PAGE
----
This is how you listen to the radio on your computer

We are all used to Spotify & co, but of course there is still such a thing as live radio. And you no longer need a physical box for that: streaming is a breeze.

Radio still exists and this form of media will undoubtedly survive the coming decades. The reason is simple. Spotify and other music streaming services are wonderful. But sometimes you also miss the 'human factor' in it. Furthermore, most radio stations have also moved away from endlessly dazzling DJs, they have become much more radio shows nowadays. And then there are news channels and talk radio. Perhaps competitors of podcasts, but when there is big news going on in our little country, Radio 1 or BNR often works a lot better. Most radio stations can now be listened to as a stream in excellent digital quality. This can be done directly from the browser. For example, pay a visit to Allradio and you can listen to your favorite station after a mouse click. The time-honoured Nederland FM is also an excellent starting point.


The big advantage of listening to a radio stream via the browser is that the trick works everywhere. Also at work, for example, where you often cannot and are not allowed to install software and the like on your work system. The disadvantage is that a browser window must always be open. If you accidentally close that window or crash the browser, the stream will be gone too. Moreover, a running browser requires more resources than, for example, a simple radio player. The latter category of programs is available in the app stores of the various common operating systems. For example, for macOS, Windows, iOS, and Android, myTuner Radio Pro is an excellent choice. You can listen to radio streams from all over the world, as well as podcasts. There is both a free and paid version of this app available.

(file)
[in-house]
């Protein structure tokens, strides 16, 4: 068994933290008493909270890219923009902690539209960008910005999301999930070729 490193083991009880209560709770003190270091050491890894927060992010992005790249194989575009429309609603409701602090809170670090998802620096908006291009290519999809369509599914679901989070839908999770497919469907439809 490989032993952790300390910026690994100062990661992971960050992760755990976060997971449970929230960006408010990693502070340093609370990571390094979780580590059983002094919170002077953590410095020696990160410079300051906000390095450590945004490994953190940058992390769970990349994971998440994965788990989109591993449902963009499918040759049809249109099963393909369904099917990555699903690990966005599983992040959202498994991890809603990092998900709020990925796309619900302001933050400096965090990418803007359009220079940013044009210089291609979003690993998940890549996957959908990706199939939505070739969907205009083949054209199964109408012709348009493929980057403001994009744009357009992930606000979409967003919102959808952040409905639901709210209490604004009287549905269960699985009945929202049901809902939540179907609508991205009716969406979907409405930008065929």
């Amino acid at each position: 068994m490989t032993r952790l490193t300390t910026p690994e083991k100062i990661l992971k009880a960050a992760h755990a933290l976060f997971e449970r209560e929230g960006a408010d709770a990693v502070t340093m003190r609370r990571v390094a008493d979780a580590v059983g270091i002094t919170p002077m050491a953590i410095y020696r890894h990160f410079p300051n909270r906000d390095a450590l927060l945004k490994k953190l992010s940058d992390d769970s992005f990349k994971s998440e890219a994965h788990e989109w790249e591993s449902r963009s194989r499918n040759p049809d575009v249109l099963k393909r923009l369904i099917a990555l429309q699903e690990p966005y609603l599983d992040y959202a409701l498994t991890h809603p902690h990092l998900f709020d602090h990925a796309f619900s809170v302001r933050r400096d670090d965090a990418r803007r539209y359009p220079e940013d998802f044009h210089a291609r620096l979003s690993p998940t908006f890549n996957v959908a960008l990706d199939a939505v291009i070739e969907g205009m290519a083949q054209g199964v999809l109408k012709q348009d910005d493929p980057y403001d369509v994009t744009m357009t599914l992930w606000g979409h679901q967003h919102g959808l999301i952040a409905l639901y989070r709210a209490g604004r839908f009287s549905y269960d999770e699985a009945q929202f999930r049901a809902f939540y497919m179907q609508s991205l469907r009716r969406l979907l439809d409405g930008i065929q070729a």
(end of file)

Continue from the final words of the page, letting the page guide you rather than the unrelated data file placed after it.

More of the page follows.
TuneIn is a very well-known player in the field of streaming radio. You will not only find this software for all known mobile operating systems, but also in various music players for the living room. Highly recommended for your smartphone or tablet. You can choose from an ad-sponsored free version and a paid pro version. The nice thing about the latter variant is that you can also record radio streams with it. Unfortunately, the recordings are encrypted and only available within the app. They can't even be exported. On the other hand: if you have really made a unique recording, nothing stands in the way of connecting your smartphone or tablet to the line input of your sound card via an audio cable and thus still make an unencrypted recording.


Some NAS - such as those from Synology - have a music player app. It also contains a 'receiver' for radio streams. You can listen to the streams with the accompanying mobile app on your equally mobile device, or again via any browser. It becomes even more fun if you plug in a USB digital-to-analog converter on the NAS. You can then connect the NAS to your amplifier or a set of active speakers via the DAC. And let it play independently. Additional advantage of this solution: you are not only tied to radio streams, but you can also play your entire music collection that is on your NAS in this way.

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